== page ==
History repeats itself, first as tragedy, second as farce.
— Karl Marx
Several days ago, a few coworkers and I happened upon a perplexing problem. It can be stated as follows: "Given two Git repositories
target, while preserving revision history, move the contents of a subdirectory
a located in
source to a subdirectory
b located in
We ended up simply executing a
mv to transfer the contents of
b which, of course, purged all revision history. Out of curiousity, I researched if there was a lossless way to do what we wanted.
The solution was the Git subcommand
filter-branch. This tool allows you to alter revision history by iterating over revisions and applying something called filters. A filter is an option provided to
filter-branch which produces a side-effect on all revisions for a given repository branch.
Consider the command
git filter-branch --subdirectory-filter foo. This steps through all revisions and sets the subdirectory
foo as the new root of the Git repository.
For us, the
subdirectory-filter option wasn't going to cut it. Instead we used an option which rewrites a revision by evaluating a user specified shell script, called
Let's step through an example of utilizing
--tree-filter to solve the problem we defined above. For our purposes, we assume the following:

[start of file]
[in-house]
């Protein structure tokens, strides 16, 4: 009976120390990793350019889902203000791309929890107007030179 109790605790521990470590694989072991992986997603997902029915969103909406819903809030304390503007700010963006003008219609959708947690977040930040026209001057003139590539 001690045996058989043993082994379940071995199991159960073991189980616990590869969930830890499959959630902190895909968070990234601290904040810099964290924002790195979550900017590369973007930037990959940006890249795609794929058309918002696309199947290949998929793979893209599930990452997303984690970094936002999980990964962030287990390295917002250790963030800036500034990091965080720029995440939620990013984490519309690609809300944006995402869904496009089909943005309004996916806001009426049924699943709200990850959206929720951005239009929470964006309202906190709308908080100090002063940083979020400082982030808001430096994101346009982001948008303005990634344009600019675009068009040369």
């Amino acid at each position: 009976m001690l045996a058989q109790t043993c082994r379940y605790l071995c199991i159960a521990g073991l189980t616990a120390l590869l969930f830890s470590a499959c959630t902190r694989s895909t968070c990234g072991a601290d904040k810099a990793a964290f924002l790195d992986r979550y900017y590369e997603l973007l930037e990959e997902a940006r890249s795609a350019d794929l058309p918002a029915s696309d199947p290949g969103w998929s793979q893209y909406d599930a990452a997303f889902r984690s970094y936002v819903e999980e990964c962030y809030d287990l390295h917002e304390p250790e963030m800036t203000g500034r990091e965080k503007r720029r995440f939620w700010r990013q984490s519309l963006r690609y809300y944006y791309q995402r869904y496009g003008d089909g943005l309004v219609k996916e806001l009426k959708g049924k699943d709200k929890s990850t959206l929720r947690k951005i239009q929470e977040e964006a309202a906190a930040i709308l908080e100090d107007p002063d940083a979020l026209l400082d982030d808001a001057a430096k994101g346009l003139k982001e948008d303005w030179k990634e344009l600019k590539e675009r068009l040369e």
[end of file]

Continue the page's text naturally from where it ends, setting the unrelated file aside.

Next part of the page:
targetare Git repositories in the same parent directory.
sourceis on the
We begin by changing into
$ cd source
Next we run the
$ git filter-branch --tree-filter 'find . ! -name a -type d ! -name . -type d ! -name .. -type d -maxdepth 1 | xargs rm -rf; test -d a && mv a b || echo "Nothing to do"' --prune-empty HEAD
Take a deep breath. Let's break apart this command so we can better digest it.
find . ! -name a -type d ! -name . -type d ! -name .. -type d -maxdepth 1 | xargs rm -rf;: Remove all files and directories except
test -d a && mv a b || echo "Nothing to do": If the directory
b. This prevents
filter-branchfrom failing in the case of commits that don't contain the directory
--prune-empty: Ignore empty commits generated by
filter-branch. In our case, this would be any commits that did not contain the directory
For other useful options refer to the appendix.
Now we change into the
target Git repository:
$ cd ../target
We then add
../source as a new remote called
source, fetch from this new remote, and merge in
$ git remote add source ../source $ git fetch source $ get merge source/master
There you have it. We have successfully migrated the contents of a subdirectory from one Git repository to a subdirectory in another Git repository. All the while, our revision history has remained intact.
If you're dealing with a repository that has a large revision history a significant speed-up can be seen by using the
-d option. This redirects the temporary directory used by
filter-branch to what is specfied by the user. For example, on many Unix systems you can use